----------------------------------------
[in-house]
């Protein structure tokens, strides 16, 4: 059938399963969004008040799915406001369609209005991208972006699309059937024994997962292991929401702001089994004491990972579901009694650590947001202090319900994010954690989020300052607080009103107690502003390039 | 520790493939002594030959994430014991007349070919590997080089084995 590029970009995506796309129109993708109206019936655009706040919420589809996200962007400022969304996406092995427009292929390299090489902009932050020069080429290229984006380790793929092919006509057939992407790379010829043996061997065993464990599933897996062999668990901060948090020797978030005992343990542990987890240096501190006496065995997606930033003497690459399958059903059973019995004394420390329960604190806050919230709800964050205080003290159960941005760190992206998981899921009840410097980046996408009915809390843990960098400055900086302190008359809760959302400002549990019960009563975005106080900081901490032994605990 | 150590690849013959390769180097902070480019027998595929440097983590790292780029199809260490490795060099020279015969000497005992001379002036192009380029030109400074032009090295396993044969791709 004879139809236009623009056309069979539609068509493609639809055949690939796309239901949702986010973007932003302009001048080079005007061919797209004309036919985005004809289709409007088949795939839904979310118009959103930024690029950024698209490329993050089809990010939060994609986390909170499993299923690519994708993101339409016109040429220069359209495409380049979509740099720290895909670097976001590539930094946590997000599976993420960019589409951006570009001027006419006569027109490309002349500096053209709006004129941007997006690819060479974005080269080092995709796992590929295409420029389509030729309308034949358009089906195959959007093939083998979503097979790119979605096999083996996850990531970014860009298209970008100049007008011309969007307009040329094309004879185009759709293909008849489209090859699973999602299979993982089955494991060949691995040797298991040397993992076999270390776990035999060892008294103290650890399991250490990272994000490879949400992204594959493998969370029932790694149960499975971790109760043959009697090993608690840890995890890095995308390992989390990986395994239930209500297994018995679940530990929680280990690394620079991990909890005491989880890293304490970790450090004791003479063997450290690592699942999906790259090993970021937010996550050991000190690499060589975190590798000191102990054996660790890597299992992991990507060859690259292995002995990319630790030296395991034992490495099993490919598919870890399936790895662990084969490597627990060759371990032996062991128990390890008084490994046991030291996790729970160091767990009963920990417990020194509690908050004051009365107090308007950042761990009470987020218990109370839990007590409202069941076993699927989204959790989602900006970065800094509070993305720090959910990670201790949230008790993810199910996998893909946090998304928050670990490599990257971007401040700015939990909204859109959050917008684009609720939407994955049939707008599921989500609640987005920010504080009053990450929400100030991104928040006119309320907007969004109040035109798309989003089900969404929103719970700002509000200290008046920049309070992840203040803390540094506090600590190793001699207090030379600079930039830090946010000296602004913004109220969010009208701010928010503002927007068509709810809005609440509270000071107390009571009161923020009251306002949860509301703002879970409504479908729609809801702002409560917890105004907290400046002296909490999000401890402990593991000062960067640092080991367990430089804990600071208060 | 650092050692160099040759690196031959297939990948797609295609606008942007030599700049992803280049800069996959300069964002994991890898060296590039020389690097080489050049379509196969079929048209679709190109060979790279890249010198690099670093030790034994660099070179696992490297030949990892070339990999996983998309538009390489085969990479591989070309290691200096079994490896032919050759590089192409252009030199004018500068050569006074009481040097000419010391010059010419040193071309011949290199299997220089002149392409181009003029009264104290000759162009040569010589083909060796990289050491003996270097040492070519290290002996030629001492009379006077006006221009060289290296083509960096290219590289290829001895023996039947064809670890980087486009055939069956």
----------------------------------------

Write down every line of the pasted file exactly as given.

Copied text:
[in-house]
């Protein structure tokens, strides 16, 4: 059938399963969004008040799915406001369609209005991208972006699309059937024994997962292991929401702001089994004491990972579901009694650590947001202090319900994010954690989020300052607080009103107690502003390039 | 520790493939002594030959994430014991007349070919590997080089084995 590029970009995506796309129109993708109206019936655009706040919420589809996200962007400022969304996406092995427009292929390299090489902009932050020069080429290229984006380790793929092919006509057939992407790379010829043996061997065993464990599933897996062999668990901060948090020797978030005992343990542990987890240096501190006496065995997606930033003497690459399958059903059973019995004394420390329960604190806050919230709800964050205080003290159960941005760190992206998981899921009840410097980046996408009915809390843990960098400055900086302190008359809760959302400002549990019960009563975005106080900081901490032994605990 | 150590690849013959390769180097902070480019027998595929440097983590790292780029199809260490490795060099020279015969000497005992001379002036192009380029030109400074032009090295396993044969791709 004879139809236009623009056309069979539609068509493609639809055949690939796309239901949702986010973007932003302009001048080079005007061919797209004309036919985005004809289709409007088949795939839904979310118009959103930024690029950024698209490329993050089809990010939060994609986390909170499993299923690519994708993101339409016109040429220069359209495409380049979509740099720290895909670097976001590539930094946590997000599976993420960019589409951006570009001027006419006569027109490309002349500096053209709006004129941007997006690819060479974005080269080092995709796992590929295409420029389509030729309308034949358009089906195959959007093939083998979503097979790119979605096999083996996850990531970014860009298209970008100049007008011309969007307009040329094309004879185009759709293909008849489209090859699973999602299979993982089955494991060949691995040797298991040397993992076999270390776990035999060892008294103290650890399991250490990272994000490879949400992204594959493998969370029932790694149960499975971790109760043959009697090993608690840890995890890095995308390992989390990986395994239930209500297994018995679940530990929680280990690394620079991990909890005491989880890293304490970790450090004791003479063997450290690592699942999906790259090993970021937010996550050991000190690499060589975190590798000191102990054996660790890597299992992991990507060859690259292995002995990319630790030296395991034992490495099993490919598919870890399936790895662990084969490597627990060759371990032996062991128990390890008084490994046991030291996790729970160091767990009963920990417990020194509690908050004051009365107090308007950042761990009470987020218990109370839990007590409202069941076993699927989204959790989602900006970065800094509070993305720090959910990670201790949230008790993810199910996998893909946090998304928050670990490599990257971007401040700015939990909204859109959050917008684009609720939407994955049939707008599921989500609640987005920010504080009053990450929400100030991104928040006119309320907007969004109040035109798309989003089900969404929103719970700002509000200290008046920049309070992840203040803390540094506090600590190793001699207090030379600079930039830090946010000296602004913004109220969010009208701010928010503002927007068509709810809005609440509270000071107390009571009161923020009251306002949860509301703002879970409504479908729609809801702002409560917890105004907290400046002296909490999000401890402990593991000062960067640092080991367990430089804990600071208060 | 650092050692160099040759690196031959297939990948797609295609606008942007030599700049992803280049800069996959300069964002994991890898060296590039020389690097080489050049379509196969079929048209679709190109060979790279890249010198690099670093030790034994660099070179696992490297030949990892070339990999996983998309538009390489085969990479591989070309290691200096079994490896032919050759590089192409252009030199004018500068050569006074009481040097000419010391010059010419040193071309011949290199299997220089002149392409181009003029009264104290000759162009040569010589083909060796990289050491003996270097040492070519290290002996030629001492009379006077006006221009060289290296083509960096290219590289290829001895023996039947064809670890980087486009055939069956």